The grass rustled in the breeze as I weaved my way through the bushes, carefully watching for snakes. The sun had gone down 45 minutes ago, but already the moonlight was bright enough to illuminate the narrow path before me. I walked up the small hill and the silhouette of the school came into focus before me. The scene was a familiar one as I had been teaching evening classes for several weeks, but something seemed different tonight. It was too quiet and eerily dark ahead. There wasn’t the typical activity of 20 students running in and out of the classroom as they played around before class started.
“If these students think they can get away with skipping evening class because I am teaching, they are fooling,” I thought to myself. “I am going to be so disappointed in them.” Form 3 (Grade 9), the only group required to attend evening class, is arguably my favorite. I have secret handshakes with them; they were the first Ghanaians to teach me anything substantial in Mfantse. They were usually engaged in class, asking tough questions, and had always said that they enjoyed my teaching; Therefore, their absence was a particular blow to my ego.
Feeling a little discouraged, I continued walking to the building just to check there were no stragglers waiting for me. As I got closer, I saw figures moving in the classroom, lit up by a strange, dim white light.
“Madam Ellen,” Prince called, “the lights are finished. You do not have to teach tonight if you do not want to.”
The one light bulb the students rotate care of was plugged into the socket, but there was simply no light. Either someone had forgotten to pre-pay the light bill or there was a problem with the wiring, but either way, the only light in the room was coming from two small solar powered lights one of the girls had brought in. I knew the students would stay to study regardless of the lack of lights, so I tied my fate to theirs.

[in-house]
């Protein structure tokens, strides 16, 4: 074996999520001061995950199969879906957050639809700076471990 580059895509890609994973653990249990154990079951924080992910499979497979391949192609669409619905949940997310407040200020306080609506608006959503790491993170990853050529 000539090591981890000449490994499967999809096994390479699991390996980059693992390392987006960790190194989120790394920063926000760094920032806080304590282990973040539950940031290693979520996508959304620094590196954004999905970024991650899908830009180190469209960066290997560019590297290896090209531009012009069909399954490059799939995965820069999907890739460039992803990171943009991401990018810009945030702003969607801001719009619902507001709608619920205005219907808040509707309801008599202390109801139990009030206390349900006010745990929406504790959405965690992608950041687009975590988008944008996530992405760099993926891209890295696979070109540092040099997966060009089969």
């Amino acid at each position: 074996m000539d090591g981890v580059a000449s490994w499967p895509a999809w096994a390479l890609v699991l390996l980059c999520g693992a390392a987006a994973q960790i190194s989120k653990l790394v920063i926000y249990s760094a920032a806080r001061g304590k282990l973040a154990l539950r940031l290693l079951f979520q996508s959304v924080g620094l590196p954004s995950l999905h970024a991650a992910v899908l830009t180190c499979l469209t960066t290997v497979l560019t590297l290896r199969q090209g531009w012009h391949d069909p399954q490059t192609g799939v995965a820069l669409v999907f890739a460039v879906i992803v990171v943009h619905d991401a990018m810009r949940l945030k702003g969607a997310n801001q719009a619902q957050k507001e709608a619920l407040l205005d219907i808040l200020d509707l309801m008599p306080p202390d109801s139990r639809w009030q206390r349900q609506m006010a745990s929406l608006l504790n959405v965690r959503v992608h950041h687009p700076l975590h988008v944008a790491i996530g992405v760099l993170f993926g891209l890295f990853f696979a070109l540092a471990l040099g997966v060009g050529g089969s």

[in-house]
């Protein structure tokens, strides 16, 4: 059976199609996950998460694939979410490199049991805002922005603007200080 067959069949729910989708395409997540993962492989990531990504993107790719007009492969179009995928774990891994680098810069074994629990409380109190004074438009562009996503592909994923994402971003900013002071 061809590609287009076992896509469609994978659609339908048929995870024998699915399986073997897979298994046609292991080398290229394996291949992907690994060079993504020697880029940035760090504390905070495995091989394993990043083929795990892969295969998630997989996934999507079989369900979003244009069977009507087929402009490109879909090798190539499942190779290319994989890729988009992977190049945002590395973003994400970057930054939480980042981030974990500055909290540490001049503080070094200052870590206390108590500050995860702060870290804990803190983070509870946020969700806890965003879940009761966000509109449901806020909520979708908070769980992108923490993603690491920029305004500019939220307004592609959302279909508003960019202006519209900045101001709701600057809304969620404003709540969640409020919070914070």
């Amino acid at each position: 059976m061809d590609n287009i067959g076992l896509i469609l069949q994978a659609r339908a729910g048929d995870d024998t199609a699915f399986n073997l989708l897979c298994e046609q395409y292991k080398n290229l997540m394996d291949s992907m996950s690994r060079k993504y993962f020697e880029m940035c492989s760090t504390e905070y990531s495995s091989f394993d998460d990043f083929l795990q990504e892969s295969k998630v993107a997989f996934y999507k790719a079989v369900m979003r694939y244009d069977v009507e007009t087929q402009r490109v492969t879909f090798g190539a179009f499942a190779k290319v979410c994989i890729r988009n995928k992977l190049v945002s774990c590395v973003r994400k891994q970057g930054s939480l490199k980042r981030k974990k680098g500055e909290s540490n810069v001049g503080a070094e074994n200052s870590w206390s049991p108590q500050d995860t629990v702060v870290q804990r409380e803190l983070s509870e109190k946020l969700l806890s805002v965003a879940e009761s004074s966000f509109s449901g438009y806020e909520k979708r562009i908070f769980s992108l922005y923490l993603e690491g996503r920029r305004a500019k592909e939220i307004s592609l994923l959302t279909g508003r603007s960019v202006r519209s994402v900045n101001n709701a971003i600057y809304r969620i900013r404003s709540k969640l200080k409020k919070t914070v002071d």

“Well, it looks like we will be learning in the dark tonight.” I said. The wheels began turning in my mind, trying to rapidly change my lesson plan until I realized it was simply too dark to do any of the activities I had planned. So I did what all of us Fellows are so good at, and adjusted.
Experiential learning is one of the best ways for students to retain information, but when that is off the table, sometimes all it takes is choosing to be present. I could have just left, but I didn’t. The students could have left, but instead they conjured up lights to complete their classes. And now, the students, who I first thought had ditched out on me, now expected me to leave them due to less than ideal circumstances. But lessons that we learn and teach are sometimes more than chalk on a blackboard. They are showing up when we don’t have to, being present when we could check out, and sticking around even in the darkest of times, literally and figuratively. So a night that I expected for none of my students to show up, they proved to me that sometimes, showing up is the most important of all.
Ellen Lupkes is an Agricultural Communications and International Agriculture graduate from Iowa State University. Before becoming an AgriCorps Fellow Ellen studied abroad in Panama, Ireland and Australia.